The Isla Vista Neighborhood Clinic is a place that thousands of low-income residents of the area depend upon for medical care-about 70 percent of those patients are reported to be below the Federal Poverty Line. This Friday, the clinic was also the site of a visit by Congresswoman Lois Capps, who met with members of the healthcare community to discuss the importance of the State Children’s Health Insurance Program (SCHIP).
Fresh off of a flight from Washington, DC, Capps said that despite a lot of debate over the expansion of SCHIP, Congress ultimately voted to approve legislation to that effect. With bipartisan support in both houses of Congress, the bill passed this week with a 67-29 vote in the Senate.
Despite the support of many Republican legislators, including Orin Hatch (R-Utah), President Bush has sworn to veto the bill when it arrives at his desk, saying that it could pave the way for one-size-fits-all government-run healthcare. Capps and other supporters of the bill say that it is essential for providing continued coverage for millions of children across the nation who are currently uninsured.
“When you see a program that works, you want to continue it,” said Capps. “We could add another four million eligible children.” Currently, there are approximately nine million uninsured children in the US. SCHIP advocates want to expand the coverage provided by the current programs to include more families who fall between the low income mark and middle class-people who are considered working poor.
To raise money to pay for the program, the bill’s authors proposed an increase in cigarette taxes. Currently, SCHIP costs about five million dollars per year, but the proposed expansion would raise the amount spent to about 12 million over the next five years.
Capps went into the details of successful state-run health programs, such as Healthy Families in California-one of the state-level partner programs of SCHIP. “Healthy Families worked because it had outreach,” she said. “WIC and school lunch programs can be used to reach out to families who already utilize those services.” This is especially poignant at the neighborhood clinics, where preventative medical education campaigns are a major part of their operation.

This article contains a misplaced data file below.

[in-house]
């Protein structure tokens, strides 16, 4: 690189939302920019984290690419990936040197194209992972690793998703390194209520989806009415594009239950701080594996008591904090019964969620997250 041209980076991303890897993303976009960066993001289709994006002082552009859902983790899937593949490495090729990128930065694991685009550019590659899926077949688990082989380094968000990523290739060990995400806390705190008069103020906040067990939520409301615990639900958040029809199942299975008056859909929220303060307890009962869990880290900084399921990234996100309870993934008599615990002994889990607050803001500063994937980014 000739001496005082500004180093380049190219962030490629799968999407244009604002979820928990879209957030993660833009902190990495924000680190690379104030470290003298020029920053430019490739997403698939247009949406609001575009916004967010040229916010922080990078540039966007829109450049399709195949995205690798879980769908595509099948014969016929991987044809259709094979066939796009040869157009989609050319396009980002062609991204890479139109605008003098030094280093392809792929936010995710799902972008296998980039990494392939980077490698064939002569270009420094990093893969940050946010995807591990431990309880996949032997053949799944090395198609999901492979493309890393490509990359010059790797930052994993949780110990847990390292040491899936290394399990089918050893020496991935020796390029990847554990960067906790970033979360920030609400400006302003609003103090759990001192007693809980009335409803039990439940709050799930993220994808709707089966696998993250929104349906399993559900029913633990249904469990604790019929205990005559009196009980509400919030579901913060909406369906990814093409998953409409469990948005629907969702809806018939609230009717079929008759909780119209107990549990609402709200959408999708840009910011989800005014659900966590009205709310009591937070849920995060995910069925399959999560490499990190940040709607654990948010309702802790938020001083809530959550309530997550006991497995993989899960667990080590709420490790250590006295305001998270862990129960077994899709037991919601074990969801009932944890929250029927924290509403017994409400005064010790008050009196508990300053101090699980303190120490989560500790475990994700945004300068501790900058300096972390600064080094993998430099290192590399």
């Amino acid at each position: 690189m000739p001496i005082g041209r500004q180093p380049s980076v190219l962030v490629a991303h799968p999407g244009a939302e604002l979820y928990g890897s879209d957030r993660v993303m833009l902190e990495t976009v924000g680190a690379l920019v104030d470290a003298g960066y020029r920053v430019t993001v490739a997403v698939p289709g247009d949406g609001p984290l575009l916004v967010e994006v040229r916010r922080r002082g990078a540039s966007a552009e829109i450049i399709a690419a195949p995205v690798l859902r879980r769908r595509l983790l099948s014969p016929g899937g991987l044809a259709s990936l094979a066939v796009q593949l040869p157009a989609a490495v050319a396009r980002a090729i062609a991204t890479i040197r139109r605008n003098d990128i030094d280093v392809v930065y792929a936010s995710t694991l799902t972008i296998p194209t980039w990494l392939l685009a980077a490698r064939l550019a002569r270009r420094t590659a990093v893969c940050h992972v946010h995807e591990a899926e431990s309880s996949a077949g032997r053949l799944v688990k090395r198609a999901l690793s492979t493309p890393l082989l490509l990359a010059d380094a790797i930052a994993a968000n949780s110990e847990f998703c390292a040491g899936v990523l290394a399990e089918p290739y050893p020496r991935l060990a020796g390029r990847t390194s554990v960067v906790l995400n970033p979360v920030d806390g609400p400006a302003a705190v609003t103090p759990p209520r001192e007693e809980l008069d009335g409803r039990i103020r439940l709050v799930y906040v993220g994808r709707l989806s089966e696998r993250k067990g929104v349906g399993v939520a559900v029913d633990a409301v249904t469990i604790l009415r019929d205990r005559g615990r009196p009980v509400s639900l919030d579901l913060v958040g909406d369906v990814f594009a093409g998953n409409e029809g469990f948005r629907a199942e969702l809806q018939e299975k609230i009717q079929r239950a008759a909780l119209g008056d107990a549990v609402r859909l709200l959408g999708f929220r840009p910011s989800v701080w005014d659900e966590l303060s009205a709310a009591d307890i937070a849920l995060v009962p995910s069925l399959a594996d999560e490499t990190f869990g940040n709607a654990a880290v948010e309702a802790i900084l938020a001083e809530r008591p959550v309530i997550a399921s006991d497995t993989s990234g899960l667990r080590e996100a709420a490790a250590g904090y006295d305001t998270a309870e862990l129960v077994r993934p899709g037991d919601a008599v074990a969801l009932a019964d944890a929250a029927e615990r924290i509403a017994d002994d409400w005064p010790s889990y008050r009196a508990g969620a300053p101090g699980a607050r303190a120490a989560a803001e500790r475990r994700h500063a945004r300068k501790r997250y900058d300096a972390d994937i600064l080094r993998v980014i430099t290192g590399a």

Capps said that although the potential of presidential veto leaves a question mark hanging ominously above the heads of many families, she wants to consider healthcare as an issue of prevention rather than reaction. She reasoned that outreach is a crucial part of prevention, and that insuring people and keeping them healthy would have a greater benefit in the long run. “It seems like a no-brainer to me, but there was a lot of talk about it [in Congress],” she said.
Capps continued that many governors, including Arnold Scwarzenegger, support expansion of SCHIP, because the states are ultimately where the impacts of health problems are felt. With about a week left before the final word comes down on whether or not the president will veto the bill, Capps encouraged people to write editorials and contact political leaders to let them know how they felt about the issue. Members of the healthcare community in attendance agreed that federal and state programs are crucially intertwined, and that this will be a major factor in determining the success of future programs.
Capps denounced those in opposition to SCHIP expansion saying that their claims that it is big spending and big government are unfounded. “One hundred percent coverage is still the goal,” she said, “:one step at a time.”